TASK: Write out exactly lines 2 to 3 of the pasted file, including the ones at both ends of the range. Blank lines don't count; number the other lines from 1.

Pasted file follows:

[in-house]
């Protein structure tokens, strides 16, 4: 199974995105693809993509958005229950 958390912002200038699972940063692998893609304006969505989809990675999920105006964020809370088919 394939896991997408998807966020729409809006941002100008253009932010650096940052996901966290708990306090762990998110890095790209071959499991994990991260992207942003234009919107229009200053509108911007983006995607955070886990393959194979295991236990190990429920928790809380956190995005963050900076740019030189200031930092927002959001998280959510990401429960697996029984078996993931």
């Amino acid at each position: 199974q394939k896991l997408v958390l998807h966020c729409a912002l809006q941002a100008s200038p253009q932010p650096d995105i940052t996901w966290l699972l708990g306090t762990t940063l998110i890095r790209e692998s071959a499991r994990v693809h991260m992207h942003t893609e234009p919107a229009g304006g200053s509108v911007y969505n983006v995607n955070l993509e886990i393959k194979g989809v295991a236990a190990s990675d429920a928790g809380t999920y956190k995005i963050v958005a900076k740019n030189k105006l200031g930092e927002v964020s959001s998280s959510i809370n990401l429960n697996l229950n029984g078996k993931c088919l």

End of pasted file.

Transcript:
């Protein structure tokens, strides 16, 4: 199974995105693809993509958005229950 958390912002200038699972940063692998893609304006969505989809990675999920105006964020809370088919 394939896991997408998807966020729409809006941002100008253009932010650096940052996901966290708990306090762990998110890095790209071959499991994990991260992207942003234009919107229009200053509108911007983006995607955070886990393959194979295991236990190990429920928790809380956190995005963050900076740019030189200031930092927002959001998280959510990401429960697996029984078996993931």
């Amino acid at each position: 199974q394939k896991l997408v958390l998807h966020c729409a912002l809006q941002a100008s200038p253009q932010p650096d995105i940052t996901w966290l699972l708990g306090t762990t940063l998110i890095r790209e692998s071959a499991r994990v693809h991260m992207h942003t893609e234009p919107a229009g304006g200053s509108v911007y969505n983006v995607n955070l993509e886990i393959k194979g989809v295991a236990a190990s990675d429920a928790g809380t999920y956190k995005i963050v958005a900076k740019n030189k105006l200031g930092e927002v964020s959001s998280s959510i809370n990401l429960n697996l229950n029984g078996k993931c088919l």